For 2016 the Subaru BRZ gets is limited edition Series.Hyperblue of which some 500 copies will be made. It accompanies its brother the WRX STi in the same scheme that will have 700 made.

It’s a welcome edition that sets it further apart from the Scion FR-S that outsells it by a significant margin, offering buyers of the car something more unique than what the majority is driving.

Priced at $28,485 including destination the special edition comes with its namesake Hyper Blue paint which is marvelously bright. Blacked out 17-inch alloy wheels, the same design as the stockers are here too along with blacked out trim elements and emblems.

These changes in addition to slightly different pieces here and there from the Scion FR-S including a well design rear deck-lid spoiler are well worth the extra charge all on their own. But the story continues inside.

There the highlight stitching is bright blue instead of red, lining virtually every edge and crease along the dash, console, door panels, seating, the steering wheel and the shift boot. Alcantara suede sport heats feature embroidered BRZ logos and are heated too.

It’s a comfortable and pleasant place to be, the seats some of the most comfortable in any similarly priced sports car. Things are basic though, adjustments for them and the steering wheel manual, few of the bells and whistles you’ll find in the German brands. But simplicity is good.

Rear seat passengers will need to be without legs as their seat is really for your insurance rates, not real people. Gear, backpacks, and small parcels are best uses of this space. The trunk is generous however and that seat can fold down to allow larger items. Storage however is at a minimum in this car, no center armrest and compartment below.

The touchscreen audio system has a great sound but isn’t the fully integrated system you’ll find in other Subarus. It’s more of an aftermarket style unit but still has the Starlink branded suite of applications, though Apple CarPlay and Android Auto are missing.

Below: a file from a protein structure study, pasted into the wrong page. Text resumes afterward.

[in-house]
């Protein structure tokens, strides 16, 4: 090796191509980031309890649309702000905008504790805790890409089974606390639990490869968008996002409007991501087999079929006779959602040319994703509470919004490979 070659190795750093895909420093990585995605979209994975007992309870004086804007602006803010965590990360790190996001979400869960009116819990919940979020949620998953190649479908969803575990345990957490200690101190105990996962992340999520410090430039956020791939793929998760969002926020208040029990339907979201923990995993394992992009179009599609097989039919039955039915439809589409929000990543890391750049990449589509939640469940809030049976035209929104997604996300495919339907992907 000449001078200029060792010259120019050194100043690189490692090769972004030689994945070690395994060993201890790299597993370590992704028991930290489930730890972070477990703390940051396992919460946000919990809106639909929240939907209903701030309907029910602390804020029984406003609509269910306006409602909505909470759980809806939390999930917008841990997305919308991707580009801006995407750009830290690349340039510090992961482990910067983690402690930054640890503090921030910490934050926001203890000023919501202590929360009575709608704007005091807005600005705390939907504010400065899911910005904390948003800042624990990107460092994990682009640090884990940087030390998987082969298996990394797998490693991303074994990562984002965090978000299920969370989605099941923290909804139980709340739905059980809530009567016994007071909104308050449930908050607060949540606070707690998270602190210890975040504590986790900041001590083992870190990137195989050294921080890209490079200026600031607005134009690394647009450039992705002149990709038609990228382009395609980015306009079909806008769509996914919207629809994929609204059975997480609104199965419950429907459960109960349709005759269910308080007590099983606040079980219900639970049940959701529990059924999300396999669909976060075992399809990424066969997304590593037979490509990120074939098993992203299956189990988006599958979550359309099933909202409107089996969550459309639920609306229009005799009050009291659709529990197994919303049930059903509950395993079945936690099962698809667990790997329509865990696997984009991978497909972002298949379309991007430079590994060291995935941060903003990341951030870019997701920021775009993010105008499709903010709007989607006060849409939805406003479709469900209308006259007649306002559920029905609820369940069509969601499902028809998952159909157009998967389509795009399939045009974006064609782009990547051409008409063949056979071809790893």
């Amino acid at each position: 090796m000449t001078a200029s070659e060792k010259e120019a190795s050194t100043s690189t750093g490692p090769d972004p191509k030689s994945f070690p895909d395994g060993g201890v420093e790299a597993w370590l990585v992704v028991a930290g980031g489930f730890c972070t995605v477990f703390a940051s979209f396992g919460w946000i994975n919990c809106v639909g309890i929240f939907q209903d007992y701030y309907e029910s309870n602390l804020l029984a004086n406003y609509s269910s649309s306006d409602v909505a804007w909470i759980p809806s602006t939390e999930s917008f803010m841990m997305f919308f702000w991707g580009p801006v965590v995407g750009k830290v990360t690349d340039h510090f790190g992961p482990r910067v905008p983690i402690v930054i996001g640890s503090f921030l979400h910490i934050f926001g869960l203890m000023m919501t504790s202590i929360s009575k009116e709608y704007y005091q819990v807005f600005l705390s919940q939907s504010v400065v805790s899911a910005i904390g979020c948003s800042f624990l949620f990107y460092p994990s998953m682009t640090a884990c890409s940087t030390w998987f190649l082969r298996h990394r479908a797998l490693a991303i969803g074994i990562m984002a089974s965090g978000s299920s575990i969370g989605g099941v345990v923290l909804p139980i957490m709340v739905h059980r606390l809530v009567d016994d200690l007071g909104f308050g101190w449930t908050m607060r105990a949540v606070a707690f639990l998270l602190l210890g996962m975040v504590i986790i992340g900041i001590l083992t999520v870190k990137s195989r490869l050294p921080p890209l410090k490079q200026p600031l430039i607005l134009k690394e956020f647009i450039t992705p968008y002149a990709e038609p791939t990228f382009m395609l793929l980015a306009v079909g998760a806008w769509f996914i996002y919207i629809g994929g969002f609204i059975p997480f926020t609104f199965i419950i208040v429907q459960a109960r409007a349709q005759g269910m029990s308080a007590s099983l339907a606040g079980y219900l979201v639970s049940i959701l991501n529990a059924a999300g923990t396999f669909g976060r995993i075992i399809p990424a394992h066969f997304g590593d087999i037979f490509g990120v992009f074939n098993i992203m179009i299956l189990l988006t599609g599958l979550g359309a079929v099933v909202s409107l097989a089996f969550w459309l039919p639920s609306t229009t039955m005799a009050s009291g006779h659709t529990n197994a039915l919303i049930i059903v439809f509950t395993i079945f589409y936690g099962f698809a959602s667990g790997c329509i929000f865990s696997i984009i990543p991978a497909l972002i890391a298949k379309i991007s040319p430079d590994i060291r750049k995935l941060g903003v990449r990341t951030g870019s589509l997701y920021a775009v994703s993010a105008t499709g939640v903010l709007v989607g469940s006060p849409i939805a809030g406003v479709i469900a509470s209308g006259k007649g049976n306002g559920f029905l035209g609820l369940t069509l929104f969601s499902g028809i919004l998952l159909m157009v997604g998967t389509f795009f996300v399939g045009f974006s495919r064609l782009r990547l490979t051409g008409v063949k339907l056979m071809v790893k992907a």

While it is a special edition, what’s under the hood is the same 2.0 liter Boxer four-cylinder engine that powers all of the BRZ and FR-S. This means 200 high revving horsepower at 7,000 rpm and a stagnant feeling 151 pound-feet of torque near there at 6,400 rpm.

It’s a loud and laborious slog to get power from this engine, requiring redline revs at all times if you want to move along. This is fine on a racetrack where your helmet muffles the noise, but around town where you typically find lower revs normal it’s slow and un-fun. This car needs a turbocharger.

Fuel economy was a strong point however, even with our barnstorming the mountain roads. The EPA rates it at 22 mpg city, 30 mpg highway and 25 mpg combined. We achieved a remarkable 30 mpg combined with the AC on. Unfortunately, it requires the more expensive premium unleaded fuel.

All of this complaining of the engine shadows a car that handles superior to much of what you can compare it to. The suspension fully independent, rear wheel drive, stiff enough to be sharp but soft enough to live with, it’s a dream.

Carving corners is fun and full of energy. In part this is because the stock rubber isn’t the most adhesive, but they are well tuned with the car to give excellent predictability and the drama a driver can enjoy even if they can’t push it to eight tenths on a race track.

Combine this with the fact that the Subaru BRZ is well constructed with fit and finish rivaling many luxury marques and its value is pretty high. It is however an awesome car that remains in search of an awesome engine.